Me: *my patience is running incredibly thin* “Yeah, well, we have to stand under it for hours on end, so…”

Customer: *points at our automatic door* “You should have this open all the time now; it’s a beautiful day outside and you don’t need it closed all the time. Then, when this door is open you can take all of this mess out.” *points at the air conditioning unit’s metal pipes* “And it won’t blow up people’s noses anymore.” *leaves store*

Me: “…!”

Other Customer: “Oh, my God. Did that just happen?”

Won’t Be Credited For Trying

, , , , | Right | July 16, 2018

(I work for a fairly large Internet company who provides free emails addresses for our customers. In customer service, we can only change the email password, nothing else. Tech support actually troubleshoots.)

Me: “Hi, thank you for calling customer service and billing. How can I help you today?”

Customer: “Yeah, I forgot my email password.”

Me: “No problem. Let me secure your account with your username and I’ll give you a temporary password… Okay, so, I’ve got your temp password set up; go ahead and try to log on.”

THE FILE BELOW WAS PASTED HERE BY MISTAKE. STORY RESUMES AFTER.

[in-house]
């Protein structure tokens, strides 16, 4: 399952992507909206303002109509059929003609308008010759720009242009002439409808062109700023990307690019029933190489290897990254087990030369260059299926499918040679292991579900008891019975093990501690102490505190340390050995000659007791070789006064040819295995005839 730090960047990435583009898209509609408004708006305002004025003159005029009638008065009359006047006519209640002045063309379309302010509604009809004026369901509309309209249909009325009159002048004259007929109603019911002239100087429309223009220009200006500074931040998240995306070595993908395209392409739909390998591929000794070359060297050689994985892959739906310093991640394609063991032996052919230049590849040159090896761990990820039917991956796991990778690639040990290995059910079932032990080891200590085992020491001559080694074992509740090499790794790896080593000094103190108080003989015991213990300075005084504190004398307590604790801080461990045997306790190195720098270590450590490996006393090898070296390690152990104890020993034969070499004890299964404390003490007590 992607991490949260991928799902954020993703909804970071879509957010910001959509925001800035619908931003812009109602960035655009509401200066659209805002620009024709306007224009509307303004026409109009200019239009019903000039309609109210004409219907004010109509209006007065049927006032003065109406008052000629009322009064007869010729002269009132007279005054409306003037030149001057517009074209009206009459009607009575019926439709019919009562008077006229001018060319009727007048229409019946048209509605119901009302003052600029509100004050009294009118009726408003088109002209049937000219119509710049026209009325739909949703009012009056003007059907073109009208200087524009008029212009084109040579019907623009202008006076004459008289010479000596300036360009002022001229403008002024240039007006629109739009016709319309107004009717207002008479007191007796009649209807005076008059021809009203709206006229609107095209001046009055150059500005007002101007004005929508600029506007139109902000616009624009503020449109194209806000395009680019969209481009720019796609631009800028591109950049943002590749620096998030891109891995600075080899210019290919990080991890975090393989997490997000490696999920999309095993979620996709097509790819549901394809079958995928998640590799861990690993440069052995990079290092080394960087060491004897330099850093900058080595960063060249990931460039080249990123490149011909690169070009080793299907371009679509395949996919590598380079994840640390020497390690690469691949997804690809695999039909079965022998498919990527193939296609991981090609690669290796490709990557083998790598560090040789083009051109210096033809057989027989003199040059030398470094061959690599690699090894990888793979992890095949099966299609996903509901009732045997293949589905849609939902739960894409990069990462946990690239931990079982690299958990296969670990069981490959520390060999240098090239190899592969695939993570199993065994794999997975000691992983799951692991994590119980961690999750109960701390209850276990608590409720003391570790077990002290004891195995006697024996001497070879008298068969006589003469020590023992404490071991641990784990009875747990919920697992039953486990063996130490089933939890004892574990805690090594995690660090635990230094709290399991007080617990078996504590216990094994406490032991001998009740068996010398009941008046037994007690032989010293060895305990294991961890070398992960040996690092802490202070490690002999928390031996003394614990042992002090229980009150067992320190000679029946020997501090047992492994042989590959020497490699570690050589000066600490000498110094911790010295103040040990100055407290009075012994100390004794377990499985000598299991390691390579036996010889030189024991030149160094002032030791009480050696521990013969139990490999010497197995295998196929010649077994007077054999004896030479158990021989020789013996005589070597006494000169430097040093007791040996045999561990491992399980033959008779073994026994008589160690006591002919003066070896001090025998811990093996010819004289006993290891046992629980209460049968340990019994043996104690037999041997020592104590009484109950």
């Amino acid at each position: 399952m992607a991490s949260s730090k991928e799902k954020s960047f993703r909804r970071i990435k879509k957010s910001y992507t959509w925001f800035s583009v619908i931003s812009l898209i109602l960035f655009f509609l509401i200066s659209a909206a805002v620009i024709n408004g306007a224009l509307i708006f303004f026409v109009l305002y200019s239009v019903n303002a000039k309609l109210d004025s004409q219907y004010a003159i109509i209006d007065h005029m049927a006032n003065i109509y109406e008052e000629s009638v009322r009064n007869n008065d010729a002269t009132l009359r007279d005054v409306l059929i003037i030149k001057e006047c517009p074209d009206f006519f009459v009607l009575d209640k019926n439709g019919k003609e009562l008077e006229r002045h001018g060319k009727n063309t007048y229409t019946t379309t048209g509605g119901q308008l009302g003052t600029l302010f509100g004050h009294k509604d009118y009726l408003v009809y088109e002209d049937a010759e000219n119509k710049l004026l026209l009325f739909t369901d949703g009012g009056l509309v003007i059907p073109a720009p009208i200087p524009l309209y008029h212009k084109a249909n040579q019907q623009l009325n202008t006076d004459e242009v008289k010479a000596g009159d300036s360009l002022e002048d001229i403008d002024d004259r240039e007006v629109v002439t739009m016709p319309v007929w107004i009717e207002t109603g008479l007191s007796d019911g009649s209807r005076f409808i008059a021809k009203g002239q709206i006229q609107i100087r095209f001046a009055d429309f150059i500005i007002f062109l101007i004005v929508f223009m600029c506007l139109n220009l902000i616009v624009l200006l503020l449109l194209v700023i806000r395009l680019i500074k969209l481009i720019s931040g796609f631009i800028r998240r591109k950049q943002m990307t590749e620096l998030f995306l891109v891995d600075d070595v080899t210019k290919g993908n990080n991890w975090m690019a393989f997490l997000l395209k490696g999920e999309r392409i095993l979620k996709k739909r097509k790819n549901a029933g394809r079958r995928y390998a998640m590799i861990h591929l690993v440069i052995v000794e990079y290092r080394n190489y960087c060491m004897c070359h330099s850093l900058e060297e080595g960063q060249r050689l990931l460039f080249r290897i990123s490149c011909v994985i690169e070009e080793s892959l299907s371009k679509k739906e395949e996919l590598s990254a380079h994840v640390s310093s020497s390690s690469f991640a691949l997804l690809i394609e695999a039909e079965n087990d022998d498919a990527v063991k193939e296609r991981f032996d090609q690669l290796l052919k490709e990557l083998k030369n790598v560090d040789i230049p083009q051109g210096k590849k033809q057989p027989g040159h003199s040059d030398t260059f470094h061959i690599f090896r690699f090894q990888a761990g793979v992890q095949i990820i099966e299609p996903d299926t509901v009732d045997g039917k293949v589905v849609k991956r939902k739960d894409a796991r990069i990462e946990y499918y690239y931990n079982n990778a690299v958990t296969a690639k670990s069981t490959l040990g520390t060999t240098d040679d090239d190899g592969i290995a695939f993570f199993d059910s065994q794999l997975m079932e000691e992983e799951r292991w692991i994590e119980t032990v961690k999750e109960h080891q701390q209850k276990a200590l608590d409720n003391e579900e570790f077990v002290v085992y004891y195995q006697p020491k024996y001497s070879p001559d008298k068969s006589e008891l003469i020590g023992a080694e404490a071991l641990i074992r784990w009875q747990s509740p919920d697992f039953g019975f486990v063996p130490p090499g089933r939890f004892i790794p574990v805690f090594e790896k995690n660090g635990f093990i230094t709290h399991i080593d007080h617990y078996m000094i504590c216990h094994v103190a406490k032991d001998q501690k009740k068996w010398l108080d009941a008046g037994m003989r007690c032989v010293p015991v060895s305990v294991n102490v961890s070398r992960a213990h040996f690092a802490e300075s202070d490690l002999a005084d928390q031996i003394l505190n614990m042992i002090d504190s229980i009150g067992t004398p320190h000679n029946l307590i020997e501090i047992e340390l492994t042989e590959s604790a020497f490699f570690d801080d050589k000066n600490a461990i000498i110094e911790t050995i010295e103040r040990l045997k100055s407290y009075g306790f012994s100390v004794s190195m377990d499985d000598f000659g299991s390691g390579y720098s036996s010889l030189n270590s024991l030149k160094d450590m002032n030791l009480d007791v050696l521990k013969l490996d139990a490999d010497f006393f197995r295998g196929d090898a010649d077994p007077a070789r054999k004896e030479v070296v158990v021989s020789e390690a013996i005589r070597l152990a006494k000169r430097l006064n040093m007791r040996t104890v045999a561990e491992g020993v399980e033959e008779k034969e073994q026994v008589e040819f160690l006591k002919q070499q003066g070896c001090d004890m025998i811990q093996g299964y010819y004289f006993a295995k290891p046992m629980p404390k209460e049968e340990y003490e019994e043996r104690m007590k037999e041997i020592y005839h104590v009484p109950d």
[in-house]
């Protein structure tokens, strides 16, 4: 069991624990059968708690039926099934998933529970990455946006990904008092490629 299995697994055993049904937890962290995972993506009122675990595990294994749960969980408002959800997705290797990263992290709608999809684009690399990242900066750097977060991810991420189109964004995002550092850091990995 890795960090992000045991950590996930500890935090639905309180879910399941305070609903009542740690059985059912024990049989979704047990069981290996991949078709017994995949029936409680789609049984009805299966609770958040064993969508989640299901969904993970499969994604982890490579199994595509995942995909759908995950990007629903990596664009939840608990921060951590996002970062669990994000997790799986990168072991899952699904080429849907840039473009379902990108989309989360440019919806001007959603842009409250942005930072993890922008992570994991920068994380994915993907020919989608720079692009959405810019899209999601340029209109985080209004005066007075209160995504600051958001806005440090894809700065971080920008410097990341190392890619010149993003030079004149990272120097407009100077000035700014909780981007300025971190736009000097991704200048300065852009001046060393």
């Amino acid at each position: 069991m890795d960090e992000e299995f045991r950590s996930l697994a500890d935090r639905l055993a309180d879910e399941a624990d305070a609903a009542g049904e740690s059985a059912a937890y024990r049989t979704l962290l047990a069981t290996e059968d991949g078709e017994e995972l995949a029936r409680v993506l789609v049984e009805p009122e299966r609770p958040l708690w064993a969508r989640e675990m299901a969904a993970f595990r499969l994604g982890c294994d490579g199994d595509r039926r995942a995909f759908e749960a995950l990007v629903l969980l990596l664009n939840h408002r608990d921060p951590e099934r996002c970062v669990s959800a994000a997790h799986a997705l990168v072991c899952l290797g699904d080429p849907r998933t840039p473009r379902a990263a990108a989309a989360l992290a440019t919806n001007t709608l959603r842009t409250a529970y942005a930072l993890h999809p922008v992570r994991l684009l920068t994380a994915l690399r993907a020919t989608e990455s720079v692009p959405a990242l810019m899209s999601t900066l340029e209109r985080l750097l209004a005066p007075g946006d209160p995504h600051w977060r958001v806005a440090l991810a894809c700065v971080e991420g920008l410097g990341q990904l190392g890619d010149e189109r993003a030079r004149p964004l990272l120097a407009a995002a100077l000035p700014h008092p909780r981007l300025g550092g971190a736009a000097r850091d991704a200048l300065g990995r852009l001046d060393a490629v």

Customer: “It’s still not working; this is a scam!”

Me: “Go ahead and tell me what the page is showing, and we’ll go from there.”

(Our customer reads off a fairly common system error, which usually happens after his account has been locked out for quite some time. It just needs a simple reset, but only tech support can put in that order. I explain this to the customer.)

Customer: “Well, this is just bulls***! Get me your supervisor. Even better yet, get me my bill for free!”

Me: “Sir, I know this is frustrating, but this will be solved in five minutes if we get you in the correct hands. I can’t credit off your bill, because your free service has been down only because you forgot your password. Tech support will finish what I started with you, okay? I’ll even stay on the line until the issue is resolved.”

Customer: “And you’ll credit my bill?”

Me: “No, I cannot credit your bill.”

Customer: “But it’s only $220 dollars, and today’s my only day off. Your supervisor will credit my bill! Get him on the line!”

Me: “No, we cannot credit for your free service being temporarily down. We cannot credit for inconvenience. We’re a big center, sir; waiting to speak to my supervisor will be approximately a 45-minute wait, and he’ll only reiterate what I said just now. I’m connecting us with tech support. In five minutes, you’ll be on with your day.”

(I called tech and the first thing the customer screamed was, “That b**** in billing didn’t apply my 300-dollar credit!” while I was still on the line. As promised, his email was up in minutes. He’ll never get that credit.)